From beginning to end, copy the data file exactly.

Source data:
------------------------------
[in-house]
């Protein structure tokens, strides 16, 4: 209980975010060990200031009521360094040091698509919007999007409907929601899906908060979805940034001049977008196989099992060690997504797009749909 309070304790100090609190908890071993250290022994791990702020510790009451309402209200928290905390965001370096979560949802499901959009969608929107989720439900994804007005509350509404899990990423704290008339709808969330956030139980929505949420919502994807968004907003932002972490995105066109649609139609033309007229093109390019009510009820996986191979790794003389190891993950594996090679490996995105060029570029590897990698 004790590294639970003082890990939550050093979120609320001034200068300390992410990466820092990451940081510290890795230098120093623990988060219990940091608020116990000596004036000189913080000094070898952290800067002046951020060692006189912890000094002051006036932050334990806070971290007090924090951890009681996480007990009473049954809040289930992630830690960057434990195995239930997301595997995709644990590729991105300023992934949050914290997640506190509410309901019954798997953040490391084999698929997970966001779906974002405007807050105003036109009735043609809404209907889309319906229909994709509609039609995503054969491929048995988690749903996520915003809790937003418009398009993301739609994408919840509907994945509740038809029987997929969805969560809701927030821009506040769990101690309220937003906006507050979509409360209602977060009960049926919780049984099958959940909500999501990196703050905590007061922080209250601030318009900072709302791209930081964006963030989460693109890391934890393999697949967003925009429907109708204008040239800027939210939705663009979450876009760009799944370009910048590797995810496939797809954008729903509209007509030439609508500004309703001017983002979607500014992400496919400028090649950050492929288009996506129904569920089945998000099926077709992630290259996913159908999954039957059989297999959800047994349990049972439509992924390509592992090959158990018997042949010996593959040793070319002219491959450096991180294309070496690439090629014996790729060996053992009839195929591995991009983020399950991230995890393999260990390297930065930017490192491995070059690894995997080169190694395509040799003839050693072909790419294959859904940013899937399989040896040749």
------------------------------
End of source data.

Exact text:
[in-house]
């Protein structure tokens, strides 16, 4: 209980975010060990200031009521360094040091698509919007999007409907929601899906908060979805940034001049977008196989099992060690997504797009749909 309070304790100090609190908890071993250290022994791990702020510790009451309402209200928290905390965001370096979560949802499901959009969608929107989720439900994804007005509350509404899990990423704290008339709808969330956030139980929505949420919502994807968004907003932002972490995105066109649609139609033309007229093109390019009510009820996986191979790794003389190891993950594996090679490996995105060029570029590897990698 004790590294639970003082890990939550050093979120609320001034200068300390992410990466820092990451940081510290890795230098120093623990988060219990940091608020116990000596004036000189913080000094070898952290800067002046951020060692006189912890000094002051006036932050334990806070971290007090924090951890009681996480007990009473049954809040289930992630830690960057434990195995239930997301595997995709644990590729991105300023992934949050914290997640506190509410309901019954798997953040490391084999698929997970966001779906974002405007807050105003036109009735043609809404209907889309319906229909994709509609039609995503054969491929048995988690749903996520915003809790937003418009398009993301739609994408919840509907994945509740038809029987997929969805969560809701927030821009506040769990101690309220937003906006507050979509409360209602977060009960049926919780049984099958959940909500999501990196703050905590007061922080209250601030318009900072709302791209930081964006963030989460693109890391934890393999697949967003925009429907109708204008040239800027939210939705663009979450876009760009799944370009910048590797995810496939797809954008729903509209007509030439609508500004309703001017983002979607500014992400496919400028090649950050492929288009996506129904569920089945998000099926077709992630290259996913159908999954039957059989297999959800047994349990049972439509992924390509592992090959158990018997042949010996593959040793070319002219491959450096991180294309070496690439090629014996790729060996053992009839195929591995991009983020399950991230995890393999260990390297930065930017490192491995070059690894995997080169190694395509040799003839050693072909790419294959859904940013899937399989040896040749």